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Random Thoughts on Friday 2/3

Shannon and I celebrated 15 years of marriage this week.  The official wedding anniversary gift almanac says that this is our crystal anniversary.  I did not buy Shannon crystal.  Instead I bought her tickets to Wicked.  This is our wicked anniversary.  Strange to hear a preacher say something like that.

I am continuing to trudge through the massive biography of Dietrich Bonhoeffer.  He was a gifted theologian with an amazing story.  There are plenty of books about his life that will help you get the jest of who he was without reading the most recent 500 + page edition.  I'm not saying the book is bad, it is just really, really, really detailed.  At this point I am too far in to put it down and I have too much pride to quit.  There is just something nerdy cool about saying you read a 500 page biography about a German theologian.  Another thing keeping me in the book is to see how many casual conversations I can drop the name Bonhoeffer into and share an obscure fact about his life.  If you are having a hard time finishing a book, make it a game to keep you in it.

Greg Garrison at the Birmingham News wrote up a nice article this week on the response of area churches in the cleanup effort.  You can read it on al.com here:  http://www.al.com/living/index.ssf/2012/01/birmingham_area_ministries_chu.html
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One Week After the Storm


There are only two seasons in Alabama; football season and tornado season.  Actually football season never really ends here.  The teams only play 11 games but the fans talk about them 365 days a year.  Tornado season usually takes up about 8 months of the year.  There will be tornadoes somewhere in Alabama every week of the Spring and Fall; you can count on it.  Kansas has nothing on Bama.  The Wizard of Oz was supposed to be based on Dorothy from Tuscaloosa, but everyone knows the wizard behind the curtain of Bama is The Bear.  No surprise there, so they moved the plot to Kansas just to keep the story interesting.
A white Christmas in Birmingham is the unicorn of holidays.  In 2010 Bama had snow on Christmas day.  Last winter brought us lots of snow, another oddity in Alabama.  Then came Spring/tornado season part 1.  Tornado season is always dangerous in our state.  Last April it was devastating.  All of us have been weather paranoid since April.  We did not have snow this past Christmas, but we had thunderstorms just a few days into the New Year.  Lightning in January is another weather unicorn.  This past week only continued the rare weather that seemed to begin Christmas of 2010.  In the third week of January a series of F3 tornadoes ripped through our state.  The fact that it happened in January, once again, makes it a rare event.  This year the storms did not wait for Spring.  But this time the tornado was different for me and my family.  Not because the storm came early this year, but because this storm had a familiar face.
When tornadoes hit Alabama we watch it on the news and if it is within proximity we load up the following Saturday and go help.  You go to hurting people, but they are people you have never met and will probably never see again.  As devastating as the April tornadoes were to our state, and as much work as we did at the time, my heart grieved for the people impacted, but I did not know any of them.  I helped them, but I did not know them.  When the tornadoes hit our state last Monday night, they hit just up the street from my house.  I know dozens of the families impacted.  13 families in our church were affected.  My daughters go to school with children who are sharing story after story of what happened at their home.  When I watch the news I see people who I have met on a ball field, people who once attended our church, people I see almost every day.  In April I helped and watched people in North Smithfield, Tuscaloosa, and little towns all over the state.  This week it has been Jane, the Tice’s, Ms. Trice, Cheryl, Patsy, A.P. and Toni, the Bohan’s, on and on.  The guy on the news is Ken.  I remember when his kids were small.  His brother-in-law was our youth pastor.  This storm did not hit my house, but it severely damaged my home.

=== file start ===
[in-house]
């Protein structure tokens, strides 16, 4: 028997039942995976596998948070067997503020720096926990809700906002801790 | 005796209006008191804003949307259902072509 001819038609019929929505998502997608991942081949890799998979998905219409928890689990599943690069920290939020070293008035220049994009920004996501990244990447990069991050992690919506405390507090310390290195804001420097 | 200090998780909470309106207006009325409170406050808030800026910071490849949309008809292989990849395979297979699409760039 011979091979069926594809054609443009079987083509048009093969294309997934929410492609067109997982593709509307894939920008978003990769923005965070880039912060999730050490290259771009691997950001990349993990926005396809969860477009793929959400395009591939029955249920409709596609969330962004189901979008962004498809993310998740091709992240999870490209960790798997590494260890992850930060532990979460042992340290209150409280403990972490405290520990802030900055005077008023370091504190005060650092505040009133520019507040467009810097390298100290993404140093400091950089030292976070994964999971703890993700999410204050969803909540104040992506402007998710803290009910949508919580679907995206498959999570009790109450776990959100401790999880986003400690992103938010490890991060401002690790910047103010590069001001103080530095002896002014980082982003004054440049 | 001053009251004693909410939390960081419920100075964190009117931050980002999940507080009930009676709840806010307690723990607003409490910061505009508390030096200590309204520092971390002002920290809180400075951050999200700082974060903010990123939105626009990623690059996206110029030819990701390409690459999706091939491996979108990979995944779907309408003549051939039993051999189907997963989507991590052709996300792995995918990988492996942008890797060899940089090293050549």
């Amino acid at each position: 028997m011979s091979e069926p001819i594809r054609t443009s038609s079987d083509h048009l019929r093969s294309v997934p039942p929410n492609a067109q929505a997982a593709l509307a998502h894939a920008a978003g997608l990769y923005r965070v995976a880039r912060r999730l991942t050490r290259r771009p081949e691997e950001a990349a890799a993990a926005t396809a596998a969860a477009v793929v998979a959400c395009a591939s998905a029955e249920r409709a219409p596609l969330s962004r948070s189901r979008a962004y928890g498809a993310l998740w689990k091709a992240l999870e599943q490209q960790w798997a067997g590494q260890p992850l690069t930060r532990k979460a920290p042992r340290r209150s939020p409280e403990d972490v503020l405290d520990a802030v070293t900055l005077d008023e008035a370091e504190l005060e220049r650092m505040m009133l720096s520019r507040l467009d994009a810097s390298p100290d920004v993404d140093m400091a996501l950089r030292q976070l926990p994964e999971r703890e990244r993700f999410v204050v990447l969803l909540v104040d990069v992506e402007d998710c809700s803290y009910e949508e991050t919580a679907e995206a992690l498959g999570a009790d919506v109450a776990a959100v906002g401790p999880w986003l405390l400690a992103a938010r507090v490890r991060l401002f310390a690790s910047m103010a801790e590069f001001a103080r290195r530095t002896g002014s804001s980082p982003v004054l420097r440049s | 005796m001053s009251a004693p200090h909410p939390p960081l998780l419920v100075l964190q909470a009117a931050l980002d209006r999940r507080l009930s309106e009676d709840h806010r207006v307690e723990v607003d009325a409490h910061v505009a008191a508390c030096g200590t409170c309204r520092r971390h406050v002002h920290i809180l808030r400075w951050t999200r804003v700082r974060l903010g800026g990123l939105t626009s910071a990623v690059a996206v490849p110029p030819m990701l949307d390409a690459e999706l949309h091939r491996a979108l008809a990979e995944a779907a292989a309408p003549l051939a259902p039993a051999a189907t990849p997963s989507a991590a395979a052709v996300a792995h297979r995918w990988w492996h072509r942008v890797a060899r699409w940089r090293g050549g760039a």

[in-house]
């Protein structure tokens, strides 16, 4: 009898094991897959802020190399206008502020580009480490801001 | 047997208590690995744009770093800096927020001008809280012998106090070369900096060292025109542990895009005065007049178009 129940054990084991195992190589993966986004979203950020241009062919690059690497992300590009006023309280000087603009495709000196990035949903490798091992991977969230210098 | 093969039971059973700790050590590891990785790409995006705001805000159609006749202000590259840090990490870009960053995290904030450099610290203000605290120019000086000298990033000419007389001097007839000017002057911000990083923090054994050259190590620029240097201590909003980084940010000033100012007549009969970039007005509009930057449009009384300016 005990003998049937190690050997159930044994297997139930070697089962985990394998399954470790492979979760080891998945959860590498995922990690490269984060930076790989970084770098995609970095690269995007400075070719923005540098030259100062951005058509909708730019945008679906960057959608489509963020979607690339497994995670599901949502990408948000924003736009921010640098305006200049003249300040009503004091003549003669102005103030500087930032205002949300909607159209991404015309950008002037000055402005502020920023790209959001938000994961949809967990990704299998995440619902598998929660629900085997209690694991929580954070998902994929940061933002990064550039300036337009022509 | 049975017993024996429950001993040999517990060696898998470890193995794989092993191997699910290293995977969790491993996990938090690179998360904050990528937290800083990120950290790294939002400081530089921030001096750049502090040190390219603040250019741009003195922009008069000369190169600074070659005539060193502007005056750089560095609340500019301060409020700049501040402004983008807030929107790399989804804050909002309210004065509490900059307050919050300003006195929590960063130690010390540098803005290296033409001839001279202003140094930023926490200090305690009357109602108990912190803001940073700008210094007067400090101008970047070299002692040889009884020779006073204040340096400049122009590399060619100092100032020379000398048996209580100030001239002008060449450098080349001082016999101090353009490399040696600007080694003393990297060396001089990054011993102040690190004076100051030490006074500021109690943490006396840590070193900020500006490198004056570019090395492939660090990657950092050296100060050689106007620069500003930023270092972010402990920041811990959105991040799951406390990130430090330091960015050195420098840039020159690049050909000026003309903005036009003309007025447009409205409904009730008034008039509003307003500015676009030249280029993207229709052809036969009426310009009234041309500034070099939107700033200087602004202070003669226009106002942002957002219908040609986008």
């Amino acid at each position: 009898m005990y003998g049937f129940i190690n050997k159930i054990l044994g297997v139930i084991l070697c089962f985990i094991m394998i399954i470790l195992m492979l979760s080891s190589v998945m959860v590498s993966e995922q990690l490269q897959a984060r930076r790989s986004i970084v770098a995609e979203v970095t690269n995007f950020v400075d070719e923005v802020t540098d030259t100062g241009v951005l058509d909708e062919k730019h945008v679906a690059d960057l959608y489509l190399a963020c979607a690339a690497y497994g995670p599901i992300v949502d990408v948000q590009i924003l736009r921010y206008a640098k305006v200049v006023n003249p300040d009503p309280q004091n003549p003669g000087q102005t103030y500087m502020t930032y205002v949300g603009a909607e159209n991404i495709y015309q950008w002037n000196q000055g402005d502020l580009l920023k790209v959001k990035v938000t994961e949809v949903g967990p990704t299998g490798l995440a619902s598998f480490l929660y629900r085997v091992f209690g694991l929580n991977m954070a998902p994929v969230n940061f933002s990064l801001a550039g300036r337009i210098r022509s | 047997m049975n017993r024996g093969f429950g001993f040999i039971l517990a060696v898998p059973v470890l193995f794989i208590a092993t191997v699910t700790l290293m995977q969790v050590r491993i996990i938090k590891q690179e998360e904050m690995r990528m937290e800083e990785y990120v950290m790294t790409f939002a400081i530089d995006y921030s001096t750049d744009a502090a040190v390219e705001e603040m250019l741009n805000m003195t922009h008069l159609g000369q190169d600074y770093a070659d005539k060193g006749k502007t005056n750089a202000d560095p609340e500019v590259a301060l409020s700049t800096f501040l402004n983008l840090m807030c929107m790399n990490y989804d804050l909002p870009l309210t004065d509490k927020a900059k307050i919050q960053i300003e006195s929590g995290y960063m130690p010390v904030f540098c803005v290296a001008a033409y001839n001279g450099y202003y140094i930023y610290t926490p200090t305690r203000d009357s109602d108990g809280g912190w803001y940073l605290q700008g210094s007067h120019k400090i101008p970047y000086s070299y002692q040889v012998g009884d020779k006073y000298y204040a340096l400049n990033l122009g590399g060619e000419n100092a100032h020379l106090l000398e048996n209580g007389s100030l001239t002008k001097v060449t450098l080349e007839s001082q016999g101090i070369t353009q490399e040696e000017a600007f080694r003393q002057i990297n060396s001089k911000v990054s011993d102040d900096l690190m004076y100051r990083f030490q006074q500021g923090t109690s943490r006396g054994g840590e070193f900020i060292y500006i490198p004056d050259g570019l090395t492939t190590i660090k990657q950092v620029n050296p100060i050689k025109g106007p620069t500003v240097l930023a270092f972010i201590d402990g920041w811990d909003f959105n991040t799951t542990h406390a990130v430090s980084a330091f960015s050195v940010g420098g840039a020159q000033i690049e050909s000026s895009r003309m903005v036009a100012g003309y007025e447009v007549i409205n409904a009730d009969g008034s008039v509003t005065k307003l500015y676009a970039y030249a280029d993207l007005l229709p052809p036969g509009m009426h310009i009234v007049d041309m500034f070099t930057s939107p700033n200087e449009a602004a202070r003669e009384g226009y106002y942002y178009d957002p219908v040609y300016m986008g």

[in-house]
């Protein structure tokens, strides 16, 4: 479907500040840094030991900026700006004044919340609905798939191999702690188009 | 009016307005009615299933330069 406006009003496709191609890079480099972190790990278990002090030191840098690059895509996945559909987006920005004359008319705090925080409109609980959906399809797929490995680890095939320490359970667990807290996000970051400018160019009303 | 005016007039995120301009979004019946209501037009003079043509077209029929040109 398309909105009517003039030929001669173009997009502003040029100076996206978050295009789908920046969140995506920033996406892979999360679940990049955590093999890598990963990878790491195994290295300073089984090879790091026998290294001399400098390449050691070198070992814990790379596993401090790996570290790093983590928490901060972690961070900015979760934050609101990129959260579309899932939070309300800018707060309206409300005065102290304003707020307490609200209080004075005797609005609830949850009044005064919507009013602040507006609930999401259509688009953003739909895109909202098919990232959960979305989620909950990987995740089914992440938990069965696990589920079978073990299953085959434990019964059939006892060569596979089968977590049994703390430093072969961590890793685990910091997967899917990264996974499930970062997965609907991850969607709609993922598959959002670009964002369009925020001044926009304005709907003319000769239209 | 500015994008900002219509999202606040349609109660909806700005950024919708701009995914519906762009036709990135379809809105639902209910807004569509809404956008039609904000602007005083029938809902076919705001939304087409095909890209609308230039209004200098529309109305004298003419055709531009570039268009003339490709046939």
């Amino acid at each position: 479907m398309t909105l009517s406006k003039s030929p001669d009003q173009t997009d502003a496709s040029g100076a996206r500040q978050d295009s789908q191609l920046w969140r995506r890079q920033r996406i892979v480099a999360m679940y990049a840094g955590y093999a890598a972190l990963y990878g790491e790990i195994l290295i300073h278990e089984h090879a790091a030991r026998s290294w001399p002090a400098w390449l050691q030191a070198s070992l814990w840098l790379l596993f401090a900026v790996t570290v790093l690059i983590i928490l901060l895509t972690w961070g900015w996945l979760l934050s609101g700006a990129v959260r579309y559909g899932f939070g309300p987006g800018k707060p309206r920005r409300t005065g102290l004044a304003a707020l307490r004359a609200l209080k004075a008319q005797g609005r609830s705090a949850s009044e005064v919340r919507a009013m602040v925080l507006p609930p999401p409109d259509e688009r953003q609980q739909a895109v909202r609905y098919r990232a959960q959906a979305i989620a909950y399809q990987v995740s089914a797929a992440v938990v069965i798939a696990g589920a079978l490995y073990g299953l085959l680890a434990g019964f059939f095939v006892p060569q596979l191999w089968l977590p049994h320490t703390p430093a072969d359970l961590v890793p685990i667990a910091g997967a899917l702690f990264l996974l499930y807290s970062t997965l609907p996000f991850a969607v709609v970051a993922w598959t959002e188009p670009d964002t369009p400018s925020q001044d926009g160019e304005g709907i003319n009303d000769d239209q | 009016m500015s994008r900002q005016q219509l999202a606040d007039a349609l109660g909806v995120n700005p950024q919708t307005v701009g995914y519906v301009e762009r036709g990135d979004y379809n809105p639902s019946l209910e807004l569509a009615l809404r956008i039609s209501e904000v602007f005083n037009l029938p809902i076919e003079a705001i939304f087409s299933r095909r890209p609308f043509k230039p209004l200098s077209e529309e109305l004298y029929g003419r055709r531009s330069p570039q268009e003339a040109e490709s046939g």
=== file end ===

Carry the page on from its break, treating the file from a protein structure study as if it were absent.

I still do not know what it feels like to look at your own house and all that’s left is a pile of debris.  I have no idea what it must be like to lose a daughter in a storm, but I was closer this week to understanding those feelings as I have ever been before.  None of it happened to me, but it happened just up the street.  The first house we put on offer on when we moved here was destroyed last Monday night.  We were one signature away from “that” house being “our” home.  I moved bricks and tossed debris at one house while a group of men crawled beneath the pile trying to salvage anything of value they could find.  I knew the people in the pictures they were pulling from the rubble.  I saw chairs and tables crushed beneath the walls of living rooms and dens where I have led families in prayer many times.  This week was a reminder that in a moment everything changes.  One storm blows through your community and in 10 minutes every scene that has been familiar for 9 years becomes barely recognizable.
Tornado ravaged areas all look and smell the same.  If you have seen one, you have seen them all.  Yet the world is so huge that the storm always seems far away.  Tornadoes happen, but they happen somewhere else.  Then it is your street, your family, your friends.  No one is immune.
Many people view the Bible as a narrative that occurred a world away and in another span of time.  Our world seems so different now than then that the two could not possibly intersect; then suddenly they do.  The Bible is honest about a world created with good intentions but ruined by sin.  Because of our rebellion in the garden the world that was created to sustain our lives will sometimes fight against us and take our lives.  Because of sin the story of the Bible is full of storms.  Because that story continues with us the storms will continue as well.  The storms remind us that the story of Scripture is not that far away.